Lawsuits sometimes seem to come out of nowhere. While you can reduce your risk through prevention, you can’t eliminate it entirely. That’s why you need a backup strategy.
For failure-to-promote lawsuits, that strategy should involve being ready to explain each and every promotion decision with solid business reasons. Timing is everything. The key is to clearly document the rationale for your decision at the time you make it—not after a disappointed employee files the lawsuit.
The explanation doesn’t have to be elaborate. It’s enough to note, for example, that John was promoted because he has seniority, and company rules say seniority is the primary factor in determining who is promoted.
Recent case: Ron Lightsey was a part-time U.S. Postal Service clerk who hoped for a promotion to permanent, full-time status. He noticed that some of the women working alongside him got promotions even though the grapevine said none was in the works.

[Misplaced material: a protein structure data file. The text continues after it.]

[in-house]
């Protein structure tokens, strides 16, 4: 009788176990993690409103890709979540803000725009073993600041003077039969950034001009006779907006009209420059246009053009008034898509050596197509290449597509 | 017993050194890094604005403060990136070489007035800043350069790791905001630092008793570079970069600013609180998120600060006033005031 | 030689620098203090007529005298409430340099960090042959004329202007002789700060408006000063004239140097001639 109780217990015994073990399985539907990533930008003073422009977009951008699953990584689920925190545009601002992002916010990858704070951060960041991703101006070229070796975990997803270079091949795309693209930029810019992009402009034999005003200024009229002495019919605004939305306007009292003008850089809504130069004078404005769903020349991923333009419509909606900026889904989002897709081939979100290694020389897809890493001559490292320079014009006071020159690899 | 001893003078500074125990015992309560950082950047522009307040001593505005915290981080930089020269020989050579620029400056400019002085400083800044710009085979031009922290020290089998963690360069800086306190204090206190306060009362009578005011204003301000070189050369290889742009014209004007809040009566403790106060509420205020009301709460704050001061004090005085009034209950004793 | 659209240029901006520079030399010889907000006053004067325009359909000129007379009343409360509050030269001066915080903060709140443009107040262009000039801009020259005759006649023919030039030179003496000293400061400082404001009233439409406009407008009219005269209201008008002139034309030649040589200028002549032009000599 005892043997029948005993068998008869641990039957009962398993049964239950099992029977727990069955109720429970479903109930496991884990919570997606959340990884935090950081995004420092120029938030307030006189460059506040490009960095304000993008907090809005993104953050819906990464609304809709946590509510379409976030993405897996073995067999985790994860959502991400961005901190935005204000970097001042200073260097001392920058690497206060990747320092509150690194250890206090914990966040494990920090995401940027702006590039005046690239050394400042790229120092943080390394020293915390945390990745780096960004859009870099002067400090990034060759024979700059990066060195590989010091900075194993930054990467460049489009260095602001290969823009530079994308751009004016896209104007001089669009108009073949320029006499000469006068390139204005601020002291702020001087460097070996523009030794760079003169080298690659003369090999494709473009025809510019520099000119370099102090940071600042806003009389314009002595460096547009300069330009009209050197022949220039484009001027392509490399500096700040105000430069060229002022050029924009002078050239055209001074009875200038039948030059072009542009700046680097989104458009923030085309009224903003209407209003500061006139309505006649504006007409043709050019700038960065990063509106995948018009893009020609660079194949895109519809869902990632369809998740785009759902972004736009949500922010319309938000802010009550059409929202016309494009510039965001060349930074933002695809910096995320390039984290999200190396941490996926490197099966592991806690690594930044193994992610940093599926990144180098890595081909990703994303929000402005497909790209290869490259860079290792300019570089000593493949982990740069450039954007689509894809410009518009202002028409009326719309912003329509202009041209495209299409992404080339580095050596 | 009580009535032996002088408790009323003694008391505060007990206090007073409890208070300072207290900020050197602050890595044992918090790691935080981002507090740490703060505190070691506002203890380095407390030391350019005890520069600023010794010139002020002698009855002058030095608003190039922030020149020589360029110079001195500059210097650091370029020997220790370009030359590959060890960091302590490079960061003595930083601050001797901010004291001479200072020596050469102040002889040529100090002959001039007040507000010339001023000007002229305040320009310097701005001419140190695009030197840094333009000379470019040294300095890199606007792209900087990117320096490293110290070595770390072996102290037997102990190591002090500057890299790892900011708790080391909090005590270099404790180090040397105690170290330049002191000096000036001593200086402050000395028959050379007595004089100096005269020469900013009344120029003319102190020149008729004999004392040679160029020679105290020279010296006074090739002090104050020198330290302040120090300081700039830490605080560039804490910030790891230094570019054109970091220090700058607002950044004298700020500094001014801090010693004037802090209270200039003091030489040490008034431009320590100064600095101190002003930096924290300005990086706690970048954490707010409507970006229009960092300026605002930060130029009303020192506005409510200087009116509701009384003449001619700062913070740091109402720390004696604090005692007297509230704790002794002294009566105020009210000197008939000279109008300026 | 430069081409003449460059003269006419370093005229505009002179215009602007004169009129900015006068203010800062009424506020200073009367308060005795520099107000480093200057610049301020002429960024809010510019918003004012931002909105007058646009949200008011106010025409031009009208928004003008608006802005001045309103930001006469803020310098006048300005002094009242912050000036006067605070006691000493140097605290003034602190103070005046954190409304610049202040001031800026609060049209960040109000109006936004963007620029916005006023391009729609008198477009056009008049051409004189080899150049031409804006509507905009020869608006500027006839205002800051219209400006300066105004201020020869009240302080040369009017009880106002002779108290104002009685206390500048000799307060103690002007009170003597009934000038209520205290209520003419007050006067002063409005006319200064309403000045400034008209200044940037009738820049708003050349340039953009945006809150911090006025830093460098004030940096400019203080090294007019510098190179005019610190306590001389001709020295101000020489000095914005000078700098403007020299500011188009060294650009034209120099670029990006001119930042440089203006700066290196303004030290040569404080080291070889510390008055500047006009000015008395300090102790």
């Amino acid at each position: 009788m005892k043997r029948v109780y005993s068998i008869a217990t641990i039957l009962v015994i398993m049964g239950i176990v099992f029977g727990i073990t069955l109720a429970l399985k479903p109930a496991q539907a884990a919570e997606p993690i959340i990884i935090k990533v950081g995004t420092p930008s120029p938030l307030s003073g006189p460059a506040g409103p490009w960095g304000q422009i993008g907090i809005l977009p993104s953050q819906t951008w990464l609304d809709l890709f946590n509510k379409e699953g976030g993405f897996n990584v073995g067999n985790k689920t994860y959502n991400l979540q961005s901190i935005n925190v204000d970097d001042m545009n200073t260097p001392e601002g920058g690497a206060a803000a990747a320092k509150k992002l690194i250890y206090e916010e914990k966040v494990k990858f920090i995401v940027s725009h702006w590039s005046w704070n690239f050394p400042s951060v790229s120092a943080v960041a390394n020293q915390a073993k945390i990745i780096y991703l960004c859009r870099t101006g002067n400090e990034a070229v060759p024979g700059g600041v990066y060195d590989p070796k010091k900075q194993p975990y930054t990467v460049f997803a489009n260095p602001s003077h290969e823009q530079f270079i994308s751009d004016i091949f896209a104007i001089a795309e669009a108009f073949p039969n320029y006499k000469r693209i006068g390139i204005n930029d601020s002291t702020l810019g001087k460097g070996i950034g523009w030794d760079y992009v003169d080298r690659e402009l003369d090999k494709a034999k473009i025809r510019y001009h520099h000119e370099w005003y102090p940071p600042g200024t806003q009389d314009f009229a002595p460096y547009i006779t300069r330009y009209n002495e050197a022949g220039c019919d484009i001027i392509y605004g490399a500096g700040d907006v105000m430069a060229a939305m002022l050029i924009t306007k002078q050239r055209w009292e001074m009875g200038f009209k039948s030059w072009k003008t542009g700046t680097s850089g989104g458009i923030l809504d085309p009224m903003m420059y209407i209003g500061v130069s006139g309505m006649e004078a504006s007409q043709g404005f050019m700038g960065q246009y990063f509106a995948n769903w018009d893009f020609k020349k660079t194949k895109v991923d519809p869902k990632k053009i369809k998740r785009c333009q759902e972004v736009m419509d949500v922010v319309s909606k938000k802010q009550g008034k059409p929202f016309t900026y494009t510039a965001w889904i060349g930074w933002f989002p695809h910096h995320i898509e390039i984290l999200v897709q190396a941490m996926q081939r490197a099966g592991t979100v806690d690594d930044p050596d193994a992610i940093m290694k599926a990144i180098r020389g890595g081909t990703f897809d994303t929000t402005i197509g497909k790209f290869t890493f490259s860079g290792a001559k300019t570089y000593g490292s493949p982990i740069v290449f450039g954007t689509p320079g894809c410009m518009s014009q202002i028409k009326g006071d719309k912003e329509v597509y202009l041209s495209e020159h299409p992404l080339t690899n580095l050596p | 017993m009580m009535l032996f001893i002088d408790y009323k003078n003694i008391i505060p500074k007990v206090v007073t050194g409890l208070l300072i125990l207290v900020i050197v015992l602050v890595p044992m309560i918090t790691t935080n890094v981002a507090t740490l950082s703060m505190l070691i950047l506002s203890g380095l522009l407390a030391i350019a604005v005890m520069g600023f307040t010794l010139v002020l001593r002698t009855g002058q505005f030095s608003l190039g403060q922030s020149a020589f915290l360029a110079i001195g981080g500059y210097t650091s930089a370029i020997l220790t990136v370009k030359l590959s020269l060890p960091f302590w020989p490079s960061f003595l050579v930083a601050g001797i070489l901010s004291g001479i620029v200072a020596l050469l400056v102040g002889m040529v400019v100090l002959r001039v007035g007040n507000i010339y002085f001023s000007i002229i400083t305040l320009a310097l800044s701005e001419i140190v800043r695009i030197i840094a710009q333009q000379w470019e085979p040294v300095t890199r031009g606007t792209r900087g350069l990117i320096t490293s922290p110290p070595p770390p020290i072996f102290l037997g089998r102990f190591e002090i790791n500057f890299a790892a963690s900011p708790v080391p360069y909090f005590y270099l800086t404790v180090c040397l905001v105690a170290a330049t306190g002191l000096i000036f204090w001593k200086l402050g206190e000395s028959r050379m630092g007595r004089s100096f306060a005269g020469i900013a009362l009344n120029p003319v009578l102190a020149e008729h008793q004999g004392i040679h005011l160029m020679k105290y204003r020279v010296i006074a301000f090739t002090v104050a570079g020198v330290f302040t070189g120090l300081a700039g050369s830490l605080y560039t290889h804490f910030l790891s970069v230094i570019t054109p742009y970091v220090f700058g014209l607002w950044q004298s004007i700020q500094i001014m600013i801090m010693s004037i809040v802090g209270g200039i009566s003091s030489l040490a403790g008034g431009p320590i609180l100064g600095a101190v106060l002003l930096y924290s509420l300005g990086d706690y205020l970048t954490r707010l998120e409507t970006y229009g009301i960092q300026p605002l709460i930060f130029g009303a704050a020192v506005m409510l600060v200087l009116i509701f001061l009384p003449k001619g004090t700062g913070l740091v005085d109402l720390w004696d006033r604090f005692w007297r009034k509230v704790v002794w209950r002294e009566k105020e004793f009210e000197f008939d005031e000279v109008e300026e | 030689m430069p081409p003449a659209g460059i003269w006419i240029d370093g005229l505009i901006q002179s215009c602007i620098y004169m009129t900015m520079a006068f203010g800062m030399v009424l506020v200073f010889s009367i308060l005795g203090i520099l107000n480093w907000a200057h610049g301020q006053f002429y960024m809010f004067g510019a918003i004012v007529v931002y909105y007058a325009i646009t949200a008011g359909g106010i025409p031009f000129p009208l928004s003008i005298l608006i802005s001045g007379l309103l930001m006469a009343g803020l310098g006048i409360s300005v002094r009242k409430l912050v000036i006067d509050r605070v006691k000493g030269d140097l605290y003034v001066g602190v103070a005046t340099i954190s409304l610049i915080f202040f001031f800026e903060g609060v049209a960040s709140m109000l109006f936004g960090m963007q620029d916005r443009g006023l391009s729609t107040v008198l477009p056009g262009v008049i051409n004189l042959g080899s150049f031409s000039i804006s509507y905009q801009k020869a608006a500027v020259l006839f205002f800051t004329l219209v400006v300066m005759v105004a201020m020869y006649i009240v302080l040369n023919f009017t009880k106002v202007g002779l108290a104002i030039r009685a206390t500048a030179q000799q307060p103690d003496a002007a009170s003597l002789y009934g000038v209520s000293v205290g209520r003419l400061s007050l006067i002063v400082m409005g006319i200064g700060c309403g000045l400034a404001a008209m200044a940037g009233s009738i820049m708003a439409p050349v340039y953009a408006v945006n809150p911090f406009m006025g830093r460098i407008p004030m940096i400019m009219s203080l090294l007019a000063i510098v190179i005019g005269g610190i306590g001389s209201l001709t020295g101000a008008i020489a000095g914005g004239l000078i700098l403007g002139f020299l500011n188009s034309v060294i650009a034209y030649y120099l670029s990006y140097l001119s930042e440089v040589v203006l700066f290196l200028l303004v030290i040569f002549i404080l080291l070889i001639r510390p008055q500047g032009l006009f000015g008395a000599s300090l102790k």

He sued, alleging sex discrimination. The post office countered that two of the women Lightsey thought had been promoted were still part-time clerks. The third woman had been promoted based on her seniority—which was the only factor the post office considered.
A trial court tossed out the case, and the 11th Circuit Court of Appeals upheld that decision. It said there was no evidence that the post office’s stated promotion decision was a pretext for discrimination. (Lightsey v. Potter, No. 07-14015, 11th Cir., 2008)
- How to Fire an Employee the Legal Way: 6 Termination Guidelines
- No separate Ohio wrongful-discharge claim for disability discrimination
- Check for retaliation before disciplining employee who requested ADA accommodations
- Accommodating religion: What managers need to know
- Avoid bias against newest 'protected class'--the unemployed